Tight Humidification Tolerances in Critical Environments

Sean Convery, PE, Cator, Ruma & Associates
Ryan Lee, Cator, Ruma & Associates

Critical Environments often require a tight tolerance of humidification. These spaces are typically laboratories, operating rooms, clean rooms, and museums, among others. With the arid climate of Colorado, the Rocky Mountain Region, and the Western United States, humidification can cost an owner a lot of money for energy both initially and on an ongoing basis. Additionally, these arid environments present unique challenges in designing and operating humidification systems. What is often overlooked and not deeply researched is the maintenance requirements of the humidification systems, including the water supply to the system. This presentation will discuss the various humidification methods, the psychrometric analysis, pros and cons, maintenance requirements of each, and recent lessons learned. Comparison of methods will also include energy consumption.

Learning Objectives

  • Analyze psychrometrics regarding Isothermal humidification and Adiabatic humidification;
  • Compare energy use of various humidification systems;
  • Identify maintenance issues with various humidification systems; and
  • Investigate lessons learned from recent installation of humidification systems in tight tolerance environments.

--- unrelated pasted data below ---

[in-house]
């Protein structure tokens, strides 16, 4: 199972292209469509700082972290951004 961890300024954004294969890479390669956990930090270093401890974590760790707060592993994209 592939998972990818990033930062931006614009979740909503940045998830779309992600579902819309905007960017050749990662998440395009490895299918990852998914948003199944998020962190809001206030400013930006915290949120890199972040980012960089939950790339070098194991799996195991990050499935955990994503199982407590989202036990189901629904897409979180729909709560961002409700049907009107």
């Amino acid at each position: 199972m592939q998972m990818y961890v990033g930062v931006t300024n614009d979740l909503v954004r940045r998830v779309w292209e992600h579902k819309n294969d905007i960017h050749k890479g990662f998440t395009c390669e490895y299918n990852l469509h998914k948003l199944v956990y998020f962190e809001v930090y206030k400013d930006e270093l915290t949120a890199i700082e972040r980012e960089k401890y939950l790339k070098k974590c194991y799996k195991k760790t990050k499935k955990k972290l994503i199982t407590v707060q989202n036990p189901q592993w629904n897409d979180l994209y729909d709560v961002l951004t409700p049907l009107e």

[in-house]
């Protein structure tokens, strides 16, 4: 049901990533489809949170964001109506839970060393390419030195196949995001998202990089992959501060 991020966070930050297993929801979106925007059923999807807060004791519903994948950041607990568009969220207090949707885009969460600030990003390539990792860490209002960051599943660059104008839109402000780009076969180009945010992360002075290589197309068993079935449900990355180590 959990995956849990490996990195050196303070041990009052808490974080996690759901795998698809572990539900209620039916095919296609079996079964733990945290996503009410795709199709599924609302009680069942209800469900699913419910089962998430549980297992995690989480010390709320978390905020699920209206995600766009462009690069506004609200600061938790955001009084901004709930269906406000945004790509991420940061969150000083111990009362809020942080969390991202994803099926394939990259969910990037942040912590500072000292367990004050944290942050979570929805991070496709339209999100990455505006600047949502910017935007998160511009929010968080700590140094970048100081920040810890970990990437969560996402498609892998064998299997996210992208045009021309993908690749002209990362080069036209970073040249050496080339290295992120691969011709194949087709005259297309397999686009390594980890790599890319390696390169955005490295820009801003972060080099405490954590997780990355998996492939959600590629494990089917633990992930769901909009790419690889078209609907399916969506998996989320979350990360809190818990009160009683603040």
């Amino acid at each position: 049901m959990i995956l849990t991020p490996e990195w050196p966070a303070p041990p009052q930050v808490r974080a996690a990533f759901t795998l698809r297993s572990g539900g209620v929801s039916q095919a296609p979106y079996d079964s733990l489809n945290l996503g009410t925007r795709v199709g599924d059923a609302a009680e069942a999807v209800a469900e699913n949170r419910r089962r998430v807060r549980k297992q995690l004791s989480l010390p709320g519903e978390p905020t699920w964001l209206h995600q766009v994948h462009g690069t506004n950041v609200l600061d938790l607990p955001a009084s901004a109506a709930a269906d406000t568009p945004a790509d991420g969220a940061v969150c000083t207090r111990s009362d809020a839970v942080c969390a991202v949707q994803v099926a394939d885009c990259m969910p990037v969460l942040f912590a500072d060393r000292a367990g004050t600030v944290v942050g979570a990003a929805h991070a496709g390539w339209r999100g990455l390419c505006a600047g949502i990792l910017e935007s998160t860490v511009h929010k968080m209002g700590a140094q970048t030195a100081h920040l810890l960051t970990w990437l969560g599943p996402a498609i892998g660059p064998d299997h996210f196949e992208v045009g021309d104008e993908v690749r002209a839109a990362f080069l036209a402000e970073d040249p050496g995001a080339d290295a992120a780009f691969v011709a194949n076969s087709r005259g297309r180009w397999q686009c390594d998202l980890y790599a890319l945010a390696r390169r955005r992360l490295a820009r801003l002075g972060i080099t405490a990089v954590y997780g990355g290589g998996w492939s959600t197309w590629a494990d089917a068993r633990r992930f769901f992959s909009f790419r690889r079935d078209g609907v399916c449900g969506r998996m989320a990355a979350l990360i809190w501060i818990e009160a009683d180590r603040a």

Biographies:

Sean Convery, PE is a Mechanical Principal at Cator, Ruma & Associates and President of the Colorado I2SL Chapter. Sean's 25 years of mechanical design experience includes energy-efficient mechanical systems for wet and dry research labs, critical environments, government projects, veterinary medicine, healthcare, and museums requiring tight humidity tolerance. He has been involved in the design of over 80 lab projects, many of them Bio-Safety Level 3 (BSL-3).

Ryan Lee, PE LEED AP BC+C is a Senior Mechanical Engineer at Cator, Ruma & Associates. He has designed HVAC and utility systems for complex facilities including various kinds of laboratory, higher education, manufacturing, and other spaces with tight environmental control requirements. With projects that have been located overseas and in multiple US climate zones, Ryan has designed a multitude of isothermal and adiabatic humidification systems.

 

Note: Abstracts and biographies are displayed as submitted by the author(s) with the exception of minor edits for style, grammar consistency, and length.